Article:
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  1. #1
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    Photos/Graphic Copyright Help

    If you take a picture of the Mona Lisa with your own camera. Can you use it as one of your main website images?

    I used the Mona Lisa as an example, but that's the kind of thing I'm unsure of.

    I have a small sculpture that's quite popular... I'd like to use part of it for my logo but think it's not legal to do so.

    So I want to confirm. It may be obvious but I'm unsure so I'll ask anyway...

  2. #2
    Follow Me On Twitter: @djg gold trophysilver trophybronze trophy Dan Grossman's Avatar
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    A good reference, since 180+ countries are WIPO members and have similar copyright laws:

    WIPO: Legal Pitfalls in Taking or Using Photographs of Copyright Material, Trademarks and People

    It boils down to, if the work you're taking a picture of is protected by copyright, and you're using a substantial portion of it, and placing it on public display (on a website), you probably need permission.

  3. #3
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    great reference, thx.

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    SitePoint Evangelist mrandrei's Avatar
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    You can edit a photo in such a way that it doesn't look like the original copy. Photoshop can do wonders. hehe. Seriously, different countries have different copyright laws. Where are you from?

  5. #5
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    Usa

  6. #6
    Follow: @AlexDawsonUK silver trophybronze trophy AlexDawson's Avatar
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    Quote Originally Posted by mrandrei View Post
    You can edit a photo in such a way that it doesn't look like the original copy.
    While using a portion of the image could be seen as fair use, it would have to be pretty much indistinguishable from the origional for you to claim that it is exempt from copyright (under the terms of being misconstrued as the origional work or a derivitive of it). I would not say the Mona Lisa qualifies under copyright, after all it's been a long time since the origional author / painter died therefore copyright claim probably has expired, unless of course someone kept it going.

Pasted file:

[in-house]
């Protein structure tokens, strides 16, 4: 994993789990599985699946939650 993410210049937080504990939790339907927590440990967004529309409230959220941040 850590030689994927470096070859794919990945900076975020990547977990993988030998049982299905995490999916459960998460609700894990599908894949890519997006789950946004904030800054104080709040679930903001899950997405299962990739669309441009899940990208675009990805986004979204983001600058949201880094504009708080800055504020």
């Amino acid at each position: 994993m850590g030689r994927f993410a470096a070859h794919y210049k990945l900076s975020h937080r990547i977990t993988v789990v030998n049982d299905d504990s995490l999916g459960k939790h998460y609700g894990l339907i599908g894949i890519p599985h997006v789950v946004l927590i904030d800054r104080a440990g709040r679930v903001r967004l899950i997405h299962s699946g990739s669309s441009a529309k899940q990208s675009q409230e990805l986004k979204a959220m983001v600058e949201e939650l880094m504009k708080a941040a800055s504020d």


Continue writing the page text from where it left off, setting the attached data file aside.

7. #7
    Follow Me On Twitter: @djg gold trophysilver trophybronze trophy Dan Grossman's Avatar
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    Quote Originally Posted by AlexDawson View Post
    While using a portion of the image could be seen as fair use
    I doubt any kind of fair use argument would work when talking about using the work in a website logo. Not educational, critical or parody, and likely a commercial use. It wouldn't pass the test.

    Quote Originally Posted by Alex5711Dawson View Post
    it would have to be pretty much indistinguishable from the origional for you to claim that it is exempt from copyright (under the terms of being misconstrued as the origional work or a derivitive of it).
    I don't follow this at all.

    Quote Originally Posted by Alex5711Dawson View Post
    I would not say the Mona Lisa qualifies under copyright, after all it's been a long time since the origional author / painter died therefore copyright claim probably has expired, unless of course someone kept it going.
    There's no way to keep a copyright going -- when it expires, it expires. Unless you're Disney and can convince world governments to increase the number of years copyright lasts every time yours is about to expire.

    Copyright didn't exist at the time the Mona Lisa was painted, so it was never protected in the first place. The painting is in the public domain.

    But if someone creates their own version of the Mona Lisa painting based on the original, their work is now protected by copyright. You couldn't take a copy of that and use it on your website, even though it was based on something in the public domain.

    matius's situation is pretty straightforward -- find out how old the statue is and who sculpted it, use that to determine whether it's protected by copyright, and if so, get permission before using a photo of it in a website logo.


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